August 31, 2007 Features & Images » Feature Story

Going Big (part 2) 

click to enlarge Downhill Mountain Biking has revolutionized the bikes now used for cross-country riding. Photo by Scott Brammer, coastphoto.com.
  • Downhill Mountain Biking has revolutionized the bikes now used for cross-country riding. Photo by Scott Brammer, coastphoto.com.

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Mark Flint, who serves on IMBA’s National Parks task force, is less outspoken in his criticism. Still, he’s started MTBAccess, a small Arizona-based mountain-bike group that has pledged to work with off-road vehicle groups. The Southern Sierra Fat Tire Association of Bakersfield, Calif., and a mountain bike club in Idaho have also allied with the BlueRibbon Coalition.

Perhaps due to the saber-rattling from local bike groups, IMBA has become more aggressive in its access fights. The group has a growing legal fund and recently hired its first paid state representative — not surprisingly, to work on access issues in California.

The group walks a fine line. On one hand, if it wants to attract the new generation of riders, it needs to push for more access for freeriders and downhillers. On the other hand, its older constituency (the average IMBA member is 37 years old) tends to be more reserved.

"We get letters from members who say they are pulling their membership because IMBA is trying to get into wilderness," says Jenn Dice, the group’s government affairs director, "and others who are complaining that we aren’t doing enough for access."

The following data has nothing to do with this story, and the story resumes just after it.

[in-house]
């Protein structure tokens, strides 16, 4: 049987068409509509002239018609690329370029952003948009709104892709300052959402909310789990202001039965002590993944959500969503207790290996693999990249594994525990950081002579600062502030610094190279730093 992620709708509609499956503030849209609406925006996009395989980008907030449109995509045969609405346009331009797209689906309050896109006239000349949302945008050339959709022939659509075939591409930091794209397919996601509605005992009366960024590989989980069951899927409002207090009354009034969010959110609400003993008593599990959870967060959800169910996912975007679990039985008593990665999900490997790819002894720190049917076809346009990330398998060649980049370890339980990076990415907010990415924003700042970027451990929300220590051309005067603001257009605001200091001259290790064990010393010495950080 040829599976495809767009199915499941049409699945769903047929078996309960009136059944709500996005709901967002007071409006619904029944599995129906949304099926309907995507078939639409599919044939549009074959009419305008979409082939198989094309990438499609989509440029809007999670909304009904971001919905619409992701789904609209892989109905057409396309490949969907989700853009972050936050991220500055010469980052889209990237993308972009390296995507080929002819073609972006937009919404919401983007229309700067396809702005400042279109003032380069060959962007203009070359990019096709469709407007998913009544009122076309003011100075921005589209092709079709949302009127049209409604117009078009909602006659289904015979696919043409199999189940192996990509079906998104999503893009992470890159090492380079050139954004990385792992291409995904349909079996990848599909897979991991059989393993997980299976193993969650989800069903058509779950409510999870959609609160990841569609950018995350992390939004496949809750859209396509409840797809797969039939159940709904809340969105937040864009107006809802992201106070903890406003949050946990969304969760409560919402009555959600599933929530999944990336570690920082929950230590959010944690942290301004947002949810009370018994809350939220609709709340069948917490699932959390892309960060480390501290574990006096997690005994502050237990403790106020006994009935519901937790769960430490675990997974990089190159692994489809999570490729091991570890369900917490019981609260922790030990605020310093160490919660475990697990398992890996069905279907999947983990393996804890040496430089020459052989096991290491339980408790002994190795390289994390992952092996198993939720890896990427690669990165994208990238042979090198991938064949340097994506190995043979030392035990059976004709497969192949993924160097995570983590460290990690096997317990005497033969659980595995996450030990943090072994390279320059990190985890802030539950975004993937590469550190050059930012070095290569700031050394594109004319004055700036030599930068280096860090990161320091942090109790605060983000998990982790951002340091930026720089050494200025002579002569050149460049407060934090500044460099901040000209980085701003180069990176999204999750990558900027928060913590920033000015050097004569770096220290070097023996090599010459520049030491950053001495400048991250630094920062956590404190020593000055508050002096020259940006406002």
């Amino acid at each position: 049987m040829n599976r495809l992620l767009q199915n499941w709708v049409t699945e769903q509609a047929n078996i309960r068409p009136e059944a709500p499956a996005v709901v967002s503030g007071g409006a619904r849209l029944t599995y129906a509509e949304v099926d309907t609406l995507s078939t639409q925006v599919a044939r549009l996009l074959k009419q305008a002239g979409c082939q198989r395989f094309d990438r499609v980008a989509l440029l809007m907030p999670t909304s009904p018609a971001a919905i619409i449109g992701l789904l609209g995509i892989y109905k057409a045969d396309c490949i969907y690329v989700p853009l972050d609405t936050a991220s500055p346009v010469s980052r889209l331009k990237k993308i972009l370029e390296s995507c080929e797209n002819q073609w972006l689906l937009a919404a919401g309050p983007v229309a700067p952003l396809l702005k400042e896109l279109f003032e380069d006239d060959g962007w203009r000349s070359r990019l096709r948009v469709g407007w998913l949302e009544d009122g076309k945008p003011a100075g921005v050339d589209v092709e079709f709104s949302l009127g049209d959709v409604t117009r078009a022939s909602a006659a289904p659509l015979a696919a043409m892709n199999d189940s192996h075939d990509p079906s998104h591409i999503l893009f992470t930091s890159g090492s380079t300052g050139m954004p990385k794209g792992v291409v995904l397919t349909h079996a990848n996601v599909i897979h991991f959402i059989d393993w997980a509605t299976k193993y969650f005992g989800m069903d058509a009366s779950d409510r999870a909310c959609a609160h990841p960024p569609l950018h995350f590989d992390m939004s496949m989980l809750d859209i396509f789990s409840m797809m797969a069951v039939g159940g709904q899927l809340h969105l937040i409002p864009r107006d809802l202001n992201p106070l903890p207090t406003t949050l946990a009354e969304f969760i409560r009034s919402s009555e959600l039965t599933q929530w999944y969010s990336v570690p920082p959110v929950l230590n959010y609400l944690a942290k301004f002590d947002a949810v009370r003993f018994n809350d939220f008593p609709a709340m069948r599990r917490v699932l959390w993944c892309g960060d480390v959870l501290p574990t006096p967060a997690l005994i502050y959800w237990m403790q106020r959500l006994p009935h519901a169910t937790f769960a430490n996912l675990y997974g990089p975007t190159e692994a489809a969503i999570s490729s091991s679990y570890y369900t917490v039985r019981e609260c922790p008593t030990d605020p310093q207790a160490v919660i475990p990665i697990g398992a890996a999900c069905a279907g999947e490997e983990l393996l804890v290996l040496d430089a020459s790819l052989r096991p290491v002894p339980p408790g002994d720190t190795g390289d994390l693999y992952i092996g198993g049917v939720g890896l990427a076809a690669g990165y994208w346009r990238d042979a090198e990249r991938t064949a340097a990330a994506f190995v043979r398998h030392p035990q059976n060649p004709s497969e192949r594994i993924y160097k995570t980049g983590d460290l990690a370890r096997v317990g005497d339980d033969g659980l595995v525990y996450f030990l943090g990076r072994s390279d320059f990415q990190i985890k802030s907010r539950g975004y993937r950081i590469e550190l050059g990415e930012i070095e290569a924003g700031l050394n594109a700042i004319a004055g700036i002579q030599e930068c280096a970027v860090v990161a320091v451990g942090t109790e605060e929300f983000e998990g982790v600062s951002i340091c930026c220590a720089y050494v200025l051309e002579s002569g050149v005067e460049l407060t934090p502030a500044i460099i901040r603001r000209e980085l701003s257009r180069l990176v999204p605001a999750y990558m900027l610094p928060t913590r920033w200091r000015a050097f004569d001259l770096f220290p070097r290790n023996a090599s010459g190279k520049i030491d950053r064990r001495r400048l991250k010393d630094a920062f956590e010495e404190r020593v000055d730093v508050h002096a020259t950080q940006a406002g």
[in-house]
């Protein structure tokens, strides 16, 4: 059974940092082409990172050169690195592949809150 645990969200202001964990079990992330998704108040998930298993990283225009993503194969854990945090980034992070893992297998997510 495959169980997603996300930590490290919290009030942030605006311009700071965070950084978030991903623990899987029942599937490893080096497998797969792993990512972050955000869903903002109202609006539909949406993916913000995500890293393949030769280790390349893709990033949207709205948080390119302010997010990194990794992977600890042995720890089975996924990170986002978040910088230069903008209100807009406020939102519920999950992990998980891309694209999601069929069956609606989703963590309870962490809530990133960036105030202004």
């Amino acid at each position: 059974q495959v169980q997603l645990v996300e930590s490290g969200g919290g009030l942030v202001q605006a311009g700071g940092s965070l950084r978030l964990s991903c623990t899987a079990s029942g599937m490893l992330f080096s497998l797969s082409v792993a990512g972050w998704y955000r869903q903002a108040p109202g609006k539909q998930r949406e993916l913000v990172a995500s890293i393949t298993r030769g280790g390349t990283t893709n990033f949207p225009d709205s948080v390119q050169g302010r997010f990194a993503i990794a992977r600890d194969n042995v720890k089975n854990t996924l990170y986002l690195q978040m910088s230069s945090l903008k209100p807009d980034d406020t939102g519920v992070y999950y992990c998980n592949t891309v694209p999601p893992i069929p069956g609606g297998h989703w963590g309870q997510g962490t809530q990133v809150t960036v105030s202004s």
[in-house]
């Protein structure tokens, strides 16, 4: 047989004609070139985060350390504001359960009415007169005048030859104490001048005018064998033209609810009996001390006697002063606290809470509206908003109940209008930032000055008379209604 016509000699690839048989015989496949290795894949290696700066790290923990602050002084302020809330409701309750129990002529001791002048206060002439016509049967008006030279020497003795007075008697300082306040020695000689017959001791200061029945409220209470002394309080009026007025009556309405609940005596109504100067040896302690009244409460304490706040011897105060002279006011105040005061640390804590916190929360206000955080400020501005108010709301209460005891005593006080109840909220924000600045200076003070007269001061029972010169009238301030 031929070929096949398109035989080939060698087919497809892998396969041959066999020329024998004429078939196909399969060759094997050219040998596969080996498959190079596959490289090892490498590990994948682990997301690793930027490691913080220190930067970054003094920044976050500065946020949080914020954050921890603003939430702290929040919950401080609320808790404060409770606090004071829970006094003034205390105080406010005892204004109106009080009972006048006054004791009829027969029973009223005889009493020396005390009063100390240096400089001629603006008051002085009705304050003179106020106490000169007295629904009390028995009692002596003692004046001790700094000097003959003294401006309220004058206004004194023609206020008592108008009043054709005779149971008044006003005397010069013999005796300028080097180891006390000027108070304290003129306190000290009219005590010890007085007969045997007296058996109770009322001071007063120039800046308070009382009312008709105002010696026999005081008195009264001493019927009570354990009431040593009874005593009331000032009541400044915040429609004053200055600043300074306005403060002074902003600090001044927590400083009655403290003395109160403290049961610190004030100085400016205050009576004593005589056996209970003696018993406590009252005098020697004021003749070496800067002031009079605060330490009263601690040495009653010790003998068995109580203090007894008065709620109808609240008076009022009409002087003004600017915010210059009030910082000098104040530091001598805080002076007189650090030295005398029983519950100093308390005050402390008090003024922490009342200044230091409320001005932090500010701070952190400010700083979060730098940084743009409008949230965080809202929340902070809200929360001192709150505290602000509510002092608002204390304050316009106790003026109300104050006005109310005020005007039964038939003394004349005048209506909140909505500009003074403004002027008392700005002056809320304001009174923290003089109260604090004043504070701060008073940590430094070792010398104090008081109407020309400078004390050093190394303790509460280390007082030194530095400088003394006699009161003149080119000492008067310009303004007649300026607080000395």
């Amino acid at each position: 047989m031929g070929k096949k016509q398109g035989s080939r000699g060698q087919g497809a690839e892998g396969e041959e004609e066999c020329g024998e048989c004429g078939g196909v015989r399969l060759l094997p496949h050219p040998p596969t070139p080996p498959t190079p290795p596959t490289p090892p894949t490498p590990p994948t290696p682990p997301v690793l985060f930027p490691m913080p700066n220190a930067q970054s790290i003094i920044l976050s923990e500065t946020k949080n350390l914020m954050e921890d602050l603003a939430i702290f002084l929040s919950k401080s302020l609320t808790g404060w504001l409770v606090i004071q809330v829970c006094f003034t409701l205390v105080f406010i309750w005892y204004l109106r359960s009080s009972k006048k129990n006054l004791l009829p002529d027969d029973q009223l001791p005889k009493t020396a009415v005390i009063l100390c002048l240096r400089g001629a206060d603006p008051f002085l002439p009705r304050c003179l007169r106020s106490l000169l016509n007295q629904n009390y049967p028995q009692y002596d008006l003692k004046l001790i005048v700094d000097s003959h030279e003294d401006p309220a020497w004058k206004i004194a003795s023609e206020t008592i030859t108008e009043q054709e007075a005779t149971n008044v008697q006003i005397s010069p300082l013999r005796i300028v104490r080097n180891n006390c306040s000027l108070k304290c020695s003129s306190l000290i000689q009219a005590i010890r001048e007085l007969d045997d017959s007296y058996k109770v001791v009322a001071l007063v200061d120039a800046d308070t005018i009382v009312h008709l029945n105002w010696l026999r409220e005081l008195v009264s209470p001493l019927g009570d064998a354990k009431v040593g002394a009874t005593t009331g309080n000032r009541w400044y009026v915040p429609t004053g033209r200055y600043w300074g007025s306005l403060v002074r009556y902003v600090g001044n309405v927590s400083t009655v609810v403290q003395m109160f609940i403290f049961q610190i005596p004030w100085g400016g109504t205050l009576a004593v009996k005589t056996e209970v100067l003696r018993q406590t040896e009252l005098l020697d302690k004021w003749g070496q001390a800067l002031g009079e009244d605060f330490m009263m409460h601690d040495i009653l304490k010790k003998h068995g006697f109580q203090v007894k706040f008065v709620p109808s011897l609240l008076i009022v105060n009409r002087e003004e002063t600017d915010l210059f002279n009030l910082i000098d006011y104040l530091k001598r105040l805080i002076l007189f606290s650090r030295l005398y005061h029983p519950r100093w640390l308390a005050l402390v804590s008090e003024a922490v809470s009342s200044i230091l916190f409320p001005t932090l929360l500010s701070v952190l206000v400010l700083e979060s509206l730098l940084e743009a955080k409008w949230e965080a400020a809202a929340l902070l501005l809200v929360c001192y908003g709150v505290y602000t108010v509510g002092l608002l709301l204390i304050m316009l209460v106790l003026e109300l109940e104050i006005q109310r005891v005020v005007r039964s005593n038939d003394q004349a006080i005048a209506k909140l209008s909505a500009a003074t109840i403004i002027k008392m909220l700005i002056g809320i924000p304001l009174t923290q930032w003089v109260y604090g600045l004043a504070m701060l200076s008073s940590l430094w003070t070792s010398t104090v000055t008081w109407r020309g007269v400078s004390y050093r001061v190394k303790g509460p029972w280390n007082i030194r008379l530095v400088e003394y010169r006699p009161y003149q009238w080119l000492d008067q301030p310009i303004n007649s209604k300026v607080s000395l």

Even Gary Sprung seems to have some misgivings. "I’m not a big fan of freeriding and downhilling, only because it’s more about the bike than it is about nature," he says. "It’s not the same as regular mountain biking. It’s almost like a different sport." Riders who build renegade trails "have caused some environmental impacts and made my job harder," he adds. "And it does not please me."

Rethinking bikes and trails

No one knows the tough position mountain bikers are in better than Garrett Villanueva. A civil engineer by training, Villanueva oversees 450 miles of very popular trail in one of California’s outdoor sports hotspots: Lake Tahoe. Villanueva constantly sees the damage caused by irresponsible downhilling and freeriding. He has photos of the jerry-rigged stunts he’s had to remove from national forest land. He recently closed "Jackie Chan" and "King Axle," two illegally built trails.

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